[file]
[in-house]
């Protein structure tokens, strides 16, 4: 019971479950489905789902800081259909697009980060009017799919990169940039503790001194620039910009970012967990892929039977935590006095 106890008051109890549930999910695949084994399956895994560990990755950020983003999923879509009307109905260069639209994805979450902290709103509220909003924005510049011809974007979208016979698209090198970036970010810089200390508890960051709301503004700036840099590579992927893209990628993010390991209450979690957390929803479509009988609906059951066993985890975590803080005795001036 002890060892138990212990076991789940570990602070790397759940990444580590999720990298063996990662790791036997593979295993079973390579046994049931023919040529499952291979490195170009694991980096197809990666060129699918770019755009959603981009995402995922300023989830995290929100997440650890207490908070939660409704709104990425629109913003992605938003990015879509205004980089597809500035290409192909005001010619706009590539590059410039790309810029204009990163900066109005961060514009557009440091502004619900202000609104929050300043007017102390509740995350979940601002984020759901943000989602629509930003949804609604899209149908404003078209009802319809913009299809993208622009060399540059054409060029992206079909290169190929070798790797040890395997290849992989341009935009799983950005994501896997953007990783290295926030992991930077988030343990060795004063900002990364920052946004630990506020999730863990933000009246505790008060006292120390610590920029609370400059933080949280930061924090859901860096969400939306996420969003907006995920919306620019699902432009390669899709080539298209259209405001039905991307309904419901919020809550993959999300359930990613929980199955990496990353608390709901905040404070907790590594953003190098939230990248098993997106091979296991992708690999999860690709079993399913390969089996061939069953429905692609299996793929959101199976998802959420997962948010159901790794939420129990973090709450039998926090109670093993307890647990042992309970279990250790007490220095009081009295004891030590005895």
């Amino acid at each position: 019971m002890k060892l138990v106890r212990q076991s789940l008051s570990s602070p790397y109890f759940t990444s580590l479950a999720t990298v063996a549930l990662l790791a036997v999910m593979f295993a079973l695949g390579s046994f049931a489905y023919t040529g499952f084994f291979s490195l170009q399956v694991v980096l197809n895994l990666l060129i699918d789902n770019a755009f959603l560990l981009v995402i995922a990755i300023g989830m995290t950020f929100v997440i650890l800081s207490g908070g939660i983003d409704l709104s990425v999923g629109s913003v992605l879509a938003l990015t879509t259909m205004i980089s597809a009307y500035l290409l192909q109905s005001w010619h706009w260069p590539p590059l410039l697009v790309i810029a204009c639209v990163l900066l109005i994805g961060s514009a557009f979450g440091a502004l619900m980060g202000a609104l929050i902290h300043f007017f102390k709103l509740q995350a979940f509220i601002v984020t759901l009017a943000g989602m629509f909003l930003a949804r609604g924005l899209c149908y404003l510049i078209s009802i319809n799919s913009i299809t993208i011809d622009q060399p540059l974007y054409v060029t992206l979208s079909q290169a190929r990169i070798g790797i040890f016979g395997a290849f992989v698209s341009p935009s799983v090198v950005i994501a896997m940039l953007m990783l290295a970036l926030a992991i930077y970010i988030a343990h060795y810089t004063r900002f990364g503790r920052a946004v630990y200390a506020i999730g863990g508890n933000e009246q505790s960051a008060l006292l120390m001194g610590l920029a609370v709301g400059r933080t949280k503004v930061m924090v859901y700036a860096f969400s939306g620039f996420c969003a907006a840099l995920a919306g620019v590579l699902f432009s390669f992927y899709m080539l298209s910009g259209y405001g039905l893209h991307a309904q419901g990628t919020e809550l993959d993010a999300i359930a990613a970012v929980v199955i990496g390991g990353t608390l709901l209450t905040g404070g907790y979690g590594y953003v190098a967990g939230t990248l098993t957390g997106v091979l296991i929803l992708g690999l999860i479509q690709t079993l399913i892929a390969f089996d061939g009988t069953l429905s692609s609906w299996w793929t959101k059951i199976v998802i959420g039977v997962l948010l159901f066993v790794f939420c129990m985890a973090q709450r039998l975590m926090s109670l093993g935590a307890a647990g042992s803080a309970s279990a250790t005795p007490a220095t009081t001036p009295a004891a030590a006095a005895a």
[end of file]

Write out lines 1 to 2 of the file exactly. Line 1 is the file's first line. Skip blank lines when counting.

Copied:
[in-house]
């Protein structure tokens, strides 16, 4: 019971479950489905789902800081259909697009980060009017799919990169940039503790001194620039910009970012967990892929039977935590006095 106890008051109890549930999910695949084994399956895994560990990755950020983003999923879509009307109905260069639209994805979450902290709103509220909003924005510049011809974007979208016979698209090198970036970010810089200390508890960051709301503004700036840099590579992927893209990628993010390991209450979690957390929803479509009988609906059951066993985890975590803080005795001036 002890060892138990212990076991789940570990602070790397759940990444580590999720990298063996990662790791036997593979295993079973390579046994049931023919040529499952291979490195170009694991980096197809990666060129699918770019755009959603981009995402995922300023989830995290929100997440650890207490908070939660409704709104990425629109913003992605938003990015879509205004980089597809500035290409192909005001010619706009590539590059410039790309810029204009990163900066109005961060514009557009440091502004619900202000609104929050300043007017102390509740995350979940601002984020759901943000989602629509930003949804609604899209149908404003078209009802319809913009299809993208622009060399540059054409060029992206079909290169190929070798790797040890395997290849992989341009935009799983950005994501896997953007990783290295926030992991930077988030343990060795004063900002990364920052946004630990506020999730863990933000009246505790008060006292120390610590920029609370400059933080949280930061924090859901860096969400939306996420969003907006995920919306620019699902432009390669899709080539298209259209405001039905991307309904419901919020809550993959999300359930990613929980199955990496990353608390709901905040404070907790590594953003190098939230990248098993997106091979296991992708690999999860690709079993399913390969089996061939069953429905692609299996793929959101199976998802959420997962948010159901790794939420129990973090709450039998926090109670093993307890647990042992309970279990250790007490220095009081009295004891030590005895």